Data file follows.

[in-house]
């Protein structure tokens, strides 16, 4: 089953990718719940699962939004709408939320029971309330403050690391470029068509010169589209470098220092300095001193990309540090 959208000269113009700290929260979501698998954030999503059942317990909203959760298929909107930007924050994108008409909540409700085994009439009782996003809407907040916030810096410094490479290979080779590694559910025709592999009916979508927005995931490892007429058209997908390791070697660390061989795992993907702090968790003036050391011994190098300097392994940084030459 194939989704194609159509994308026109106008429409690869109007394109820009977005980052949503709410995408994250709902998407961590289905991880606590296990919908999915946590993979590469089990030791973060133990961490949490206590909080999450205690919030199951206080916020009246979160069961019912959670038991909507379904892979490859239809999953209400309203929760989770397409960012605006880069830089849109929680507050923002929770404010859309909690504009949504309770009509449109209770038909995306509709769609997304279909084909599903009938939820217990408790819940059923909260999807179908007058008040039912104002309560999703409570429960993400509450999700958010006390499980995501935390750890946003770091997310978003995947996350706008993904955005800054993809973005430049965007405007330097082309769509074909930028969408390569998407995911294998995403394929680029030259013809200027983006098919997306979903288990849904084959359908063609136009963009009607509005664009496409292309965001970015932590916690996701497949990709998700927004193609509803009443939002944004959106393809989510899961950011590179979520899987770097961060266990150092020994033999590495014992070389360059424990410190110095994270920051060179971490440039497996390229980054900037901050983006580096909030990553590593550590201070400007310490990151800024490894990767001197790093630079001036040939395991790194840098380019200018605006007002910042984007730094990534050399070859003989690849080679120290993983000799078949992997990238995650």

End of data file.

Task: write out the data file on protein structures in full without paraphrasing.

[in-house]
């Protein structure tokens, strides 16, 4: 089953990718719940699962939004709408939320029971309330403050690391470029068509010169589209470098220092300095001193990309540090 959208000269113009700290929260979501698998954030999503059942317990909203959760298929909107930007924050994108008409909540409700085994009439009782996003809407907040916030810096410094490479290979080779590694559910025709592999009916979508927005995931490892007429058209997908390791070697660390061989795992993907702090968790003036050391011994190098300097392994940084030459 194939989704194609159509994308026109106008429409690869109007394109820009977005980052949503709410995408994250709902998407961590289905991880606590296990919908999915946590993979590469089990030791973060133990961490949490206590909080999450205690919030199951206080916020009246979160069961019912959670038991909507379904892979490859239809999953209400309203929760989770397409960012605006880069830089849109929680507050923002929770404010859309909690504009949504309770009509449109209770038909995306509709769609997304279909084909599903009938939820217990408790819940059923909260999807179908007058008040039912104002309560999703409570429960993400509450999700958010006390499980995501935390750890946003770091997310978003995947996350706008993904955005800054993809973005430049965007405007330097082309769509074909930028969408390569998407995911294998995403394929680029030259013809200027983006098919997306979903288990849904084959359908063609136009963009009607509005664009496409292309965001970015932590916690996701497949990709998700927004193609509803009443939002944004959106393809989510899961950011590179979520899987770097961060266990150092020994033999590495014992070389360059424990410190110095994270920051060179971490440039497996390229980054900037901050983006580096909030990553590593550590201070400007310490990151800024490894990767001197790093630079001036040939395991790194840098380019200018605006007002910042984007730094990534050399070859003989690849080679120290993983000799078949992997990238995650």